Triphysaria eriantha

Triphysaria eriantha is a species of flowering plant in the family Orobanchaceae, known by the common names johnny-tuck[1] and butter-and-eggs.

Triphysaria eriantha
Triphysariaeriantha1.jpg
Scientific classification edit
Kingdom: Plantae
Clade: Tracheophytes
Clade: Angiosperms
Clade: Eudicots
Clade: Asterids
Order: Lamiales
Family: Orobanchaceae
Genus: Triphysaria
Species:
T. eriantha
Binomial name
Triphysaria eriantha
(Benth.) T.I.Chuang & Heckard

It is native to California and southwestern Oregon, where it grows in many types of habitats including chaparral, becoming quite common in some areas.

DescriptionEdit

Triphysaria eriantha is an annual herb producing a hairy purple stem up to about 35 centimeters in maximum height. Like many species in its family, it is a facultative root parasite on other plants, attaching to their roots via haustoria to tap nutrients. Its green or purplish leaves are up to 5 centimeters long and are divided into a few narrow, pointed lobes.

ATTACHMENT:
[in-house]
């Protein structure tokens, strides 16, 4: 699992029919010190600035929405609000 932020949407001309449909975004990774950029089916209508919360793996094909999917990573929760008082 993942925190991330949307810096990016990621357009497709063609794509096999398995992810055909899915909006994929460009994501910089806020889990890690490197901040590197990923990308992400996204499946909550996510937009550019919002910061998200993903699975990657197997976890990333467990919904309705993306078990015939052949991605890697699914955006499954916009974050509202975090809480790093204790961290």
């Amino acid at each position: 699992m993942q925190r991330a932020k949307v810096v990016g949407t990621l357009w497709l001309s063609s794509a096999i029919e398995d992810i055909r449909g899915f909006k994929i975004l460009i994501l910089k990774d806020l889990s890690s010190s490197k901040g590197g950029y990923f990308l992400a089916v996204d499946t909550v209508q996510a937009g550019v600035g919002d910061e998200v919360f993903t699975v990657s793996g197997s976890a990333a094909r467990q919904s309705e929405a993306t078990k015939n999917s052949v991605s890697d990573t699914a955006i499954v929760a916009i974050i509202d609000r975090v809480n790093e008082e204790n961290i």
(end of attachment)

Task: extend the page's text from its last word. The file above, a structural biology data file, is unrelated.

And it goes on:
The inflorescence is a spike of flowers. Each flower has a very thin, narrow upper lip which is purple in color, and a wide lower lip which is divided into three pouches. The color of the pouches depends on subspecies: the common ssp. eriantha has white and bright yellow pouches, and the less common coastal subsp. rosea has white pouches tinged with pink.

GalleryEdit

ReferencesEdit

  1. ^ "Triphysaria eriantha". Natural Resources Conservation Service PLANTS Database. USDA. Retrieved 15 December 2015.

External linksEdit